River kayaking on any part of the Colorado, including the section that runs through the Grand Canyon in Arizona, is not for the faint of heart. But if you’re up for this ‘bucket list’ challenge, here are four things for you to consider.
1. COMMERCIAL or SELF-GUIDED
The first thing you need to decide is whether you want to go with one of the commercial kayaking companies in Arizona OR if you want a self-guided adventure. Search anything from “Grand Canyon Kayaking Day Trip” to “Extended Kayaking Adventure in the Grand Canyon” for information about licensed businesses.
If you are more adventuresome and want to plan your own trip, the place to start is the National Park Service’s Helpful Links for Non-commercial River Trips – Grand Canyon which can be found here.
On this site, you will find everything you need to know about how and when to apply for permits. In case you don’t know, you can’t just take a kayak or raft down to the river and hop in. Permits are issued by weighted lottery done each February. If you miss out on that, you need to apply again the following year.
An interesting and often overlooked condition for kayaking and camping in the Grand Canyon is that everything you take into the area must be brought out at the end of the trip – including human waste.
2. TIME OF THE YEAR
If your choice of vacation time is not limited, you can choose the kind of kayaking trip you want by keeping the following factors in mind:
– ‘High water’ does not necessarily provide the most exhilarating ride.
– April and October have high temperatures that average 82ºF – 85ºF. The highs in May and September run between 92ºF and 95ºF. June is the hottest month at 103ºF – 105ºF.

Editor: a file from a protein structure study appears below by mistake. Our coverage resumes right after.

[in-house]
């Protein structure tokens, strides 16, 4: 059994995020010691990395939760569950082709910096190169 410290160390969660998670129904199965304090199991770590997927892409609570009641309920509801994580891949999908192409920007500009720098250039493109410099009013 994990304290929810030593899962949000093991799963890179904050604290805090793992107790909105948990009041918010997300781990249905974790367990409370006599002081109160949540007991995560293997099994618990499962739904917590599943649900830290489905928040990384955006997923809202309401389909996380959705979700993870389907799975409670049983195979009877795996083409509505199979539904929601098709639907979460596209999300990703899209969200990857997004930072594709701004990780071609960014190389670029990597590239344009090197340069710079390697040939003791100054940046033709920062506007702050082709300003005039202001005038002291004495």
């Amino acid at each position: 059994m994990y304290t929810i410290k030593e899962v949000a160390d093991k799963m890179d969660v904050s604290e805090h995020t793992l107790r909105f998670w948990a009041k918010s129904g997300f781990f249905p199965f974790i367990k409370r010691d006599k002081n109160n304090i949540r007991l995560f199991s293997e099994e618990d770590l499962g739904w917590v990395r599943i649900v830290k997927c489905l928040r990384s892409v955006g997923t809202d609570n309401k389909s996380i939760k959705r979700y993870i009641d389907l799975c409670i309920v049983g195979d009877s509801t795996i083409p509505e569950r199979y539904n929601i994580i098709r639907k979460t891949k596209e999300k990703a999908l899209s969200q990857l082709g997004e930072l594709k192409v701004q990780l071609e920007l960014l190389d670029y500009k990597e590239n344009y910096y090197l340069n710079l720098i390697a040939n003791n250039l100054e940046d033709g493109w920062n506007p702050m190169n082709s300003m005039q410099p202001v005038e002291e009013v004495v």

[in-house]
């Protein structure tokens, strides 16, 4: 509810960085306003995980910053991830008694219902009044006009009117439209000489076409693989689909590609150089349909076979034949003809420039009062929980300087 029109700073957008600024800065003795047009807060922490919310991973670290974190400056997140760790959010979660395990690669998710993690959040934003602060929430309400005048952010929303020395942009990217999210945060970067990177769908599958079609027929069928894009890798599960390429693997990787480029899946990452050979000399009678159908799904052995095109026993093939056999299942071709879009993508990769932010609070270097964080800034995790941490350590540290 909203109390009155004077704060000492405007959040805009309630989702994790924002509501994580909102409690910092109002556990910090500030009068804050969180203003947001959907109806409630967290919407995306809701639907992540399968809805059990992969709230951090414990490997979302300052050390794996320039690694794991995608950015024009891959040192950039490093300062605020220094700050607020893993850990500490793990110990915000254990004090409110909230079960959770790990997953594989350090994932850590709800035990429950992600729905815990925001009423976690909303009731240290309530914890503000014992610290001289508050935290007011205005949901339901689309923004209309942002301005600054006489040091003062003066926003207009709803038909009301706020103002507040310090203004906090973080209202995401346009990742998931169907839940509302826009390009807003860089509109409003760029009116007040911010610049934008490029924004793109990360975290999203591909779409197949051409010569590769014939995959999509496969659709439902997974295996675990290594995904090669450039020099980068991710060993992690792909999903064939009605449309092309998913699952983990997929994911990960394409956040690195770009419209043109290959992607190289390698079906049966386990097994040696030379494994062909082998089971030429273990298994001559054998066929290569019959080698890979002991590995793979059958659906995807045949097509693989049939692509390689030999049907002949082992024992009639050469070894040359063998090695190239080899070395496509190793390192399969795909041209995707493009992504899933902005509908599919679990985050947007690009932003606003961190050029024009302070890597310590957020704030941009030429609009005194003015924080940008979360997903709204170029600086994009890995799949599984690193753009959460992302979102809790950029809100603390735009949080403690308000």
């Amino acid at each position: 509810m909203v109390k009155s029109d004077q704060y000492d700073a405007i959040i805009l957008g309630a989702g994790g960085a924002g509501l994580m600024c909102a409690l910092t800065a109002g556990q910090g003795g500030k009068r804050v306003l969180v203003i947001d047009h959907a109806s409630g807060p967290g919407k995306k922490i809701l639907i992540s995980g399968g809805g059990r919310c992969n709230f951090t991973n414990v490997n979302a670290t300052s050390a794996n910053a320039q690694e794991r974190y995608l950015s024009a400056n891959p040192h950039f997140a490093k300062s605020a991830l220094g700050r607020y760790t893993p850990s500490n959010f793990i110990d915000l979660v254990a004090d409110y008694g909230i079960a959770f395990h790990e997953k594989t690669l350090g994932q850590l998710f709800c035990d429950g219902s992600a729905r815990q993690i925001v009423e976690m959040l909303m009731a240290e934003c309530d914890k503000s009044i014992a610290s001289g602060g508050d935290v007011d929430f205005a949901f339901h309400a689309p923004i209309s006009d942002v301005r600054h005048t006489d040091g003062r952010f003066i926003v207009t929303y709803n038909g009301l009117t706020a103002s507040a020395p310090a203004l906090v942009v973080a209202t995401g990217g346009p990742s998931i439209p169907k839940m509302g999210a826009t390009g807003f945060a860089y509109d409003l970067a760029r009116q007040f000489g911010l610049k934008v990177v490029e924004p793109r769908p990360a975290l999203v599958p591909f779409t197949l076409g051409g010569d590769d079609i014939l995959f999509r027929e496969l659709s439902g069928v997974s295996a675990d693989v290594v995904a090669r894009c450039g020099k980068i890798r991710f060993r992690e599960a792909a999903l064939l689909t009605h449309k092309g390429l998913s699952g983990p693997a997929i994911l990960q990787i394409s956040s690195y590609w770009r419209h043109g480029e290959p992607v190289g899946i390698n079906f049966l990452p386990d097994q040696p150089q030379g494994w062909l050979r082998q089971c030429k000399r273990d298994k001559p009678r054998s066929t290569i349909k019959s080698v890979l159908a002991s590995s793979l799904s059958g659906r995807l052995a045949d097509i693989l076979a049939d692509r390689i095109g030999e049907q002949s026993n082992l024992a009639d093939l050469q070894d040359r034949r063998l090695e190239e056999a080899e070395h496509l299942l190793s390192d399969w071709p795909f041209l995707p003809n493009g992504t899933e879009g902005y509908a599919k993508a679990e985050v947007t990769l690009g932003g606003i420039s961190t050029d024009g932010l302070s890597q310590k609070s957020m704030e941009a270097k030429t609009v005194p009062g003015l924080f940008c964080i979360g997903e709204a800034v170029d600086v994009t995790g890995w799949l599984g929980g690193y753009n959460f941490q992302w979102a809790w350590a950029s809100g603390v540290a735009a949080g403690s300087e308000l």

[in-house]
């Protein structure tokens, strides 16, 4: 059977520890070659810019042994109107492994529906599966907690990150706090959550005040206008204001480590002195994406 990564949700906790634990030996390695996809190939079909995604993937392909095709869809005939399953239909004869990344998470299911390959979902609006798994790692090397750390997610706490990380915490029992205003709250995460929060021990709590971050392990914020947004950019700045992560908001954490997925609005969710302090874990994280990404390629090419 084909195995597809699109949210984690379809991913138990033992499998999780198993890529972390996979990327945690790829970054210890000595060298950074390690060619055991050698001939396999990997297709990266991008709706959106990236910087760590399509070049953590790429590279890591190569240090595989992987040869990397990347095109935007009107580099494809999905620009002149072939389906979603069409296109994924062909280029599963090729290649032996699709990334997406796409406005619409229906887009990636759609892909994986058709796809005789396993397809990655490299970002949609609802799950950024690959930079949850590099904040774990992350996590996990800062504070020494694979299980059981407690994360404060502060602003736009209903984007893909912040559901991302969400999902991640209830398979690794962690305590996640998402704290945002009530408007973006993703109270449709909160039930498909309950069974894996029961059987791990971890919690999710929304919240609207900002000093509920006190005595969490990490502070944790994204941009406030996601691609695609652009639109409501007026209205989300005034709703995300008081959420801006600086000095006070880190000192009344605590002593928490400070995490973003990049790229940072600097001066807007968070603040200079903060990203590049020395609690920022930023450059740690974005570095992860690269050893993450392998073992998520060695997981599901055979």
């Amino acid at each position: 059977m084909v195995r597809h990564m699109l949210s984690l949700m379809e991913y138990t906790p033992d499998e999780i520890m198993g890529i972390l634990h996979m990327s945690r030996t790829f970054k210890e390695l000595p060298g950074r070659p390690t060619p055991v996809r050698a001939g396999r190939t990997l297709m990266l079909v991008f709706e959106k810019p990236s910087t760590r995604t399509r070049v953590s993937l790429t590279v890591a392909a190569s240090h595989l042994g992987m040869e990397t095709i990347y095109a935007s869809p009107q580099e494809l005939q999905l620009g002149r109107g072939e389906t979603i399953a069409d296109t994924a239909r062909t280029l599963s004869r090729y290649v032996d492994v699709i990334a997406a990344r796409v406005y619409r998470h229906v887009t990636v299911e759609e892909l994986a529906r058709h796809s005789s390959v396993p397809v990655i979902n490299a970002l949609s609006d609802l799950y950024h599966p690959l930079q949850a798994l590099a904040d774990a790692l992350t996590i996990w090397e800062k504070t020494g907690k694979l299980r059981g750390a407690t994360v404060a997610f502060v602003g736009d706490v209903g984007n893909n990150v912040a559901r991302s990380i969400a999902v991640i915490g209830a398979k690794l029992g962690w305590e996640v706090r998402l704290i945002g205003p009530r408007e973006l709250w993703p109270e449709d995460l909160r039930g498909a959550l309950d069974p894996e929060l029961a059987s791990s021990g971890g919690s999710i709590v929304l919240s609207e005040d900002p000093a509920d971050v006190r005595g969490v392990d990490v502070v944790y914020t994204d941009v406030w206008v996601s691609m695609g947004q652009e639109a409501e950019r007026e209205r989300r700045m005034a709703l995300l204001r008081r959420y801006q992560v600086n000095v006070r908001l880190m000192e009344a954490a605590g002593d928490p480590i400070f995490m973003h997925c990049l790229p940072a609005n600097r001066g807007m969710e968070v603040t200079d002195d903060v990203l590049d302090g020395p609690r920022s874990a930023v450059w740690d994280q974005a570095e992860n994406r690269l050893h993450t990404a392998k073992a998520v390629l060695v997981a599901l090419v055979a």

– Water temperatures, cooler than the ambient temperature, is always a cold 52ºF.
– Check Phantom Ranch for weather information here
3. PERSONAL GEAR
Regardless of whether you go commercial or non-commercial, you will need to pack clothes that dry easily and that can provide warmth when necessary. In addition to ‘regular’ clothes, kayakers in the Grand Canyon need to include rain gear (especially important during the monsoon months of July and August), hiking boots for trips into the canyon, sun protection, and water shoes.
Personally, I hate it when I ask how much something costs and the response is, “it depends”. Unfortunately, that is the answer to this question. The expense of kayaking in Arizona is dependent on how much gear you already own, how long your trip will be and what “frills” you want to add.
A quick online search suggests that a ‘basic’ commercial five-day trip can run $1800 – $2000 USD, while a 15-day package may run $4000 USD. Whether your trip is commercial or self-guided, you also need to factor in the cost of getting from your residence to the launch point.
Want to kayak the Grand Canyon? PLAN AHEAD!